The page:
Collaborators in the consortium are from top-ranked institutions including Caltech, the University of California, San Francisco, The Scripps Research Institute and the iHuman Institute at ShanghaiTech University. They are working together to develop new treatments, diagnostics and devices to solve diabetes, one of the greatest challenges of the modern era.
The Bridge Institute at USC Michelson Center also has expanded its projects to draw from the perspectives and skills of artists and filmmakers at the USC School of Cinematic Arts.
Anyone can participate
The effort has been described as “crowd-sourced science.” Like the Human Genome Project, the beta cell project is open source, meaning the consortium is establishing an open data bank to which anyone can deposit research and data about the pancreatic beta cell. Multiple sets of data will be integrated to form the multiscale model of the cell and all of its components, from the tiniest — individual atoms — to the largest — the nucleus. For quality control, consortium scientists will curate and vet all contributions.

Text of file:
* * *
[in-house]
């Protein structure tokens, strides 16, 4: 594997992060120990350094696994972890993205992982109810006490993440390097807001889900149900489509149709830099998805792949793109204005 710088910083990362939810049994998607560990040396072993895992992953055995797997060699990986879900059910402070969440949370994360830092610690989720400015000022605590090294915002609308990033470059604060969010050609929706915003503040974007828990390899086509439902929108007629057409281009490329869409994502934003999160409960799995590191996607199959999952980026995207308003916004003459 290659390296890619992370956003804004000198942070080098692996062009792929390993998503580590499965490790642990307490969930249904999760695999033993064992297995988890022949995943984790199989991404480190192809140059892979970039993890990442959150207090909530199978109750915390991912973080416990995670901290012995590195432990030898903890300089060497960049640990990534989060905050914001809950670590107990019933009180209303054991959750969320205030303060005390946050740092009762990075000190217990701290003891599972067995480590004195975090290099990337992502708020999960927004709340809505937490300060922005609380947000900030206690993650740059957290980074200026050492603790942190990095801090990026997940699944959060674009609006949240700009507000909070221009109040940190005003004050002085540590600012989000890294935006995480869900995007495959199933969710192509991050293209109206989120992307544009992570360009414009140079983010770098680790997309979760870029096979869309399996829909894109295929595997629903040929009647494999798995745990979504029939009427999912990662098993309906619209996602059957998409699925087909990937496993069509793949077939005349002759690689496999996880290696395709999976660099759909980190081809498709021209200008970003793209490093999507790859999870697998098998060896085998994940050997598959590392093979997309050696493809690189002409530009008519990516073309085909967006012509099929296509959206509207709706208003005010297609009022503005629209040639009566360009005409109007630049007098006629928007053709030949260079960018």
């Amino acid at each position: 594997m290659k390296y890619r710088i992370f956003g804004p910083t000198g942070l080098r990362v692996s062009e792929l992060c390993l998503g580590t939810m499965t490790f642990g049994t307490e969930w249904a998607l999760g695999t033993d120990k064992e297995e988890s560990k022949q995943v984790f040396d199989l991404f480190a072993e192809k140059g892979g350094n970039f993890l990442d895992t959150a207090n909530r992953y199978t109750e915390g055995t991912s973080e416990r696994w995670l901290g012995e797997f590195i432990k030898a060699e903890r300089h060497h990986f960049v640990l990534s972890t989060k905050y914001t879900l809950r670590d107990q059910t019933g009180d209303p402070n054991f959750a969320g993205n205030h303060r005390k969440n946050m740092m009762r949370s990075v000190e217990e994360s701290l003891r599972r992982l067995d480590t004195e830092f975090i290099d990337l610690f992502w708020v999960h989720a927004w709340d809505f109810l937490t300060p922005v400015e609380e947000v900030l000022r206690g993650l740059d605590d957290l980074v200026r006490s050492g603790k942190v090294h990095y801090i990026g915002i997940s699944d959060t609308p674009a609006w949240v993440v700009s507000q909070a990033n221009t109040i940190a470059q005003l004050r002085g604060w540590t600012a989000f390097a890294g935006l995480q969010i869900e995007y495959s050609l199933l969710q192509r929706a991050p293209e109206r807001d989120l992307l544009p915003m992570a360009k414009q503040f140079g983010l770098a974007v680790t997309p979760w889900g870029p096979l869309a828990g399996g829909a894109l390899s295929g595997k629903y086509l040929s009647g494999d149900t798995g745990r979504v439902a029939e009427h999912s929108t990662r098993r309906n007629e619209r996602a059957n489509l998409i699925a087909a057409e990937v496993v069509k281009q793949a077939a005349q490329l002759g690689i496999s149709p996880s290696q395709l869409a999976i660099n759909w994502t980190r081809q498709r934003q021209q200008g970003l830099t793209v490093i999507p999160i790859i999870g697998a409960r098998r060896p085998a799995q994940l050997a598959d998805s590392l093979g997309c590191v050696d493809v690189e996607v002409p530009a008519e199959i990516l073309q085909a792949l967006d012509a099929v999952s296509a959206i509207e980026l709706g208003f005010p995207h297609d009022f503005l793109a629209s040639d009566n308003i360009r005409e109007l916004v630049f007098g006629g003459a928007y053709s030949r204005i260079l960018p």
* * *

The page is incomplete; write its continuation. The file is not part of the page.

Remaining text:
“This is the ultimate modeling problem,” said co-author Andrej Sali, a scientist and bioengineer at the University of California, San Francisco who, as a modeler, integrates data.
“The cell is a very big system. It’s not like gas and it’s not like a crystal, but [it] maximizes complexity somewhere in between these two extremes,” Sali said. “It’s also hierarchical: atoms, molecules, complexes, organelles and cells. It will have to be solved by an integrative approach that relies on multiple sources of information.”
Why not model some other cell?
The pancreatic beta cell was a leading candidate for what may be the first comprehensive whole-cell model in the world for a few reasons. First, it has been studied extensively, which means several data sets, images and other resources already exist. Second, the beta cell is a simple machine: input (glucose) equals output (insulin).
“This cell type has such huge medical implications,” said Frank Alber, a co-author of the paper and USC professor of molecular and computational biology. “You want to use a predictive, whole-cell model in drug design, and you want to see what effects that drug would have, not only on a protein pathway within the cell, but on the whole cell.”